Black Star by Maureen Medved
UBC creative writing professor and novellist Maureen Medved has authored an indispensable novel that delves openly into the issues of gender, power, and privilege that plague academia. Black Star comes after multiple creative writing departments across Canada have made headlines regarding sexual misconduct in recent years. The resulting discourses have deeply divided the Canadian literary community. Black Star, in its frank examination of the deep-rooted exploitations of power and corollary abuses of teacher–student relations, firmly situates itself as a catastrophic allegory for our time.
Delorosa (Del) Hanks is a forty-year-old philosophy professor at a small-town university. Years after the success of her first academic monograph, propelled by her esteemed mentor, John McGilvery, Del is up for tenure. But what appears as a fait accompli is interrupted by an ambitious colleague and a mysterious young man who threatens to expose Del’s secrets.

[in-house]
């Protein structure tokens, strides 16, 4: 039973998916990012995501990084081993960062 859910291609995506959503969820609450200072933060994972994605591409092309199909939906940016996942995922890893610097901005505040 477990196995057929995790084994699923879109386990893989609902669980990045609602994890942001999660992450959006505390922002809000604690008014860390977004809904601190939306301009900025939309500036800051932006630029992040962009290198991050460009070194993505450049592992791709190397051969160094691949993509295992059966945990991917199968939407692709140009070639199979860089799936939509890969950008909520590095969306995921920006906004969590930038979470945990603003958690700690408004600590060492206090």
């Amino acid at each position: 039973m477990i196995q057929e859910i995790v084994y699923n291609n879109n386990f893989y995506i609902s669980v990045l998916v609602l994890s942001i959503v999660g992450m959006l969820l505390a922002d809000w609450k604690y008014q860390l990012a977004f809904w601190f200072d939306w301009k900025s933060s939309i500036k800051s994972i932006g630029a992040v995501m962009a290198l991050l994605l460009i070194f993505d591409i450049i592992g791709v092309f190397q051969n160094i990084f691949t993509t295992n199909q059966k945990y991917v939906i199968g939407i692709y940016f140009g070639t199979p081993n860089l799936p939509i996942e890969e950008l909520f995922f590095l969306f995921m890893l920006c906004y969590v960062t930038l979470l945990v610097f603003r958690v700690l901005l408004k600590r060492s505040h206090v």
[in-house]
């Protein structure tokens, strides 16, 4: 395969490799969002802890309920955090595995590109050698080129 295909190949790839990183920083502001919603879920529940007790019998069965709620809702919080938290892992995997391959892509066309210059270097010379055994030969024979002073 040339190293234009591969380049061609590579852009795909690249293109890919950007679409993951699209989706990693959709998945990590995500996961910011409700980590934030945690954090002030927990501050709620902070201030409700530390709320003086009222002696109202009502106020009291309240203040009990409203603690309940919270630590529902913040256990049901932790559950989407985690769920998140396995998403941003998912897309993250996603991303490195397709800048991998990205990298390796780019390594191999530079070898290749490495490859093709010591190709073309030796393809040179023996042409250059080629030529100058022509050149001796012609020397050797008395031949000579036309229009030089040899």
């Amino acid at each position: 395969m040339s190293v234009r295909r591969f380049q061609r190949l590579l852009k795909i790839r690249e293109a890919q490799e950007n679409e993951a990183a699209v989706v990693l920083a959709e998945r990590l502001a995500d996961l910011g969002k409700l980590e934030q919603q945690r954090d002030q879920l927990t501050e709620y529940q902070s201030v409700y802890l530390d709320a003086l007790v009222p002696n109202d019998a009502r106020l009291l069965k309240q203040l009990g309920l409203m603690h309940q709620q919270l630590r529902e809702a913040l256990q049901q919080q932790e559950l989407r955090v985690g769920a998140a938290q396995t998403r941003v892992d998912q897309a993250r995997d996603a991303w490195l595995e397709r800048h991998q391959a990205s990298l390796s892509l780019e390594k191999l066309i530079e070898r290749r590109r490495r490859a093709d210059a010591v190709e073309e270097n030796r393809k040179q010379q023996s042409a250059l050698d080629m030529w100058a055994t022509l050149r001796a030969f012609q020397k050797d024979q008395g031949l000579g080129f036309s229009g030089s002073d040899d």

Hoping to secure tenure despite the attempts to derail her, Del rushes to finish her second book, The Catastrophic Decision. During the writing process, however, Del is forced to confront her complicated past, including a student–teacher affair with McGilvery that ended with an abortion. Unable to shake McGilvery’s response to her abortion—“Christ, Del, nobody died”—Del has never stopped repeating his words as an attempt to process her unresolved trauma.
Del’s conflict with her past and present suggests that the darkness, agonies, and revelations of “becoming,” so typical of coming-of-age novels, aren’t forgotten once someone has “become.” Instead, the memory of life’s dark experiences, if they’ve ever left, can return with more power and devastation.
Gendered power dynamics are at play in Medved’s world and in Del’s. But where Del appears ignorant of the power and privilege that created the system that set her up, Black Star’s readers are likely not. Del’s struggle for tenure is the struggle to speak and move freely in a world still not fully open to this discussion.